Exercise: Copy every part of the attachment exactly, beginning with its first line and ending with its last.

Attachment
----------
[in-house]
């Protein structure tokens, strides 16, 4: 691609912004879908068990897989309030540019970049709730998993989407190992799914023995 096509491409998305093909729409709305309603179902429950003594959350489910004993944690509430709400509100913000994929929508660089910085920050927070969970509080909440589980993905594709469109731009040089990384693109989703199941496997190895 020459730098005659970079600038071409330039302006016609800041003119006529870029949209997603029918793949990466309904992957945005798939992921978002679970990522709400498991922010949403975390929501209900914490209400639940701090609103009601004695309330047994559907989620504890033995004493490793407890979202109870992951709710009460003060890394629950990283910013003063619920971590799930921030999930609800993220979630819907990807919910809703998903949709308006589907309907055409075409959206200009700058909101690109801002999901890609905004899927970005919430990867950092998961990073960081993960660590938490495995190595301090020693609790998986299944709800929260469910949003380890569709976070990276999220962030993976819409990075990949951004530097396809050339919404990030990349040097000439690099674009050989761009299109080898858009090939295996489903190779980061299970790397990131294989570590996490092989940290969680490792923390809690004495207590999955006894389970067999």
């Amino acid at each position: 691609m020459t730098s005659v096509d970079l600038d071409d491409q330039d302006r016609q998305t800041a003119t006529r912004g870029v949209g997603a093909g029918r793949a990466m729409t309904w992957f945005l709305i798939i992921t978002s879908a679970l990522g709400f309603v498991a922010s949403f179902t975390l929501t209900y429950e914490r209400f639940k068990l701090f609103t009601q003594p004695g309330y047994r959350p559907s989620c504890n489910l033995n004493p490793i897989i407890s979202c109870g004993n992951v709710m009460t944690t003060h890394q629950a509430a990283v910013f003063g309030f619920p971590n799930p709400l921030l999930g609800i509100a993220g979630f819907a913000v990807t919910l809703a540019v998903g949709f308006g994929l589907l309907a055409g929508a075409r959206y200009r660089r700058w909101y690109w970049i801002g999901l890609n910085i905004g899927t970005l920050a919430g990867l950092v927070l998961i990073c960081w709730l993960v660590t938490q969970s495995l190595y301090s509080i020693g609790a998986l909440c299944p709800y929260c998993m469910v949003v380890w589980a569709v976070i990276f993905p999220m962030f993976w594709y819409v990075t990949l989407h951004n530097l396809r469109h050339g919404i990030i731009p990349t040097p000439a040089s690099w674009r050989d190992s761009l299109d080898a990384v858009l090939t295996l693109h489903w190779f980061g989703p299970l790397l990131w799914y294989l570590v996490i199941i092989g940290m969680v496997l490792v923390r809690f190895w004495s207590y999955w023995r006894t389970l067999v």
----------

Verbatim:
[in-house]
């Protein structure tokens, strides 16, 4: 691609912004879908068990897989309030540019970049709730998993989407190992799914023995 096509491409998305093909729409709305309603179902429950003594959350489910004993944690509430709400509100913000994929929508660089910085920050927070969970509080909440589980993905594709469109731009040089990384693109989703199941496997190895 020459730098005659970079600038071409330039302006016609800041003119006529870029949209997603029918793949990466309904992957945005798939992921978002679970990522709400498991922010949403975390929501209900914490209400639940701090609103009601004695309330047994559907989620504890033995004493490793407890979202109870992951709710009460003060890394629950990283910013003063619920971590799930921030999930609800993220979630819907990807919910809703998903949709308006589907309907055409075409959206200009700058909101690109801002999901890609905004899927970005919430990867950092998961990073960081993960660590938490495995190595301090020693609790998986299944709800929260469910949003380890569709976070990276999220962030993976819409990075990949951004530097396809050339919404990030990349040097000439690099674009050989761009299109080898858009090939295996489903190779980061299970790397990131294989570590996490092989940290969680490792923390809690004495207590999955006894389970067999």
């Amino acid at each position: 691609m020459t730098s005659v096509d970079l600038d071409d491409q330039d302006r016609q998305t800041a003119t006529r912004g870029v949209g997603a093909g029918r793949a990466m729409t309904w992957f945005l709305i798939i992921t978002s879908a679970l990522g709400f309603v498991a922010s949403f179902t975390l929501t209900y429950e914490r209400f639940k068990l701090f609103t009601q003594p004695g309330y047994r959350p559907s989620c504890n489910l033995n004493p490793i897989i407890s979202c109870g004993n992951v709710m009460t944690t003060h890394q629950a509430a990283v910013f003063g309030f619920p971590n799930p709400l921030l999930g609800i509100a993220g979630f819907a913000v990807t919910l809703a540019v998903g949709f308006g994929l589907l309907a055409g929508a075409r959206y200009r660089r700058w909101y690109w970049i801002g999901l890609n910085i905004g899927t970005l920050a919430g990867l950092v927070l998961i990073c960081w709730l993960v660590t938490q969970s495995l190595y301090s509080i020693g609790a998986l909440c299944p709800y929260c998993m469910v949003v380890w589980a569709v976070i990276f993905p999220m962030f993976w594709y819409v990075t990949l989407h951004n530097l396809r469109h050339g919404i990030i731009p990349t040097p000439a040089s690099w674009r050989d190992s761009l299109d080898a990384v858009l090939t295996l693109h489903w190779f980061g989703p299970l790397l990131w799914y294989l570590v996490i199941i092989g940290m969680v496997l490792v923390r809690f190895w004495s207590y999955w023995r006894t389970l067999v």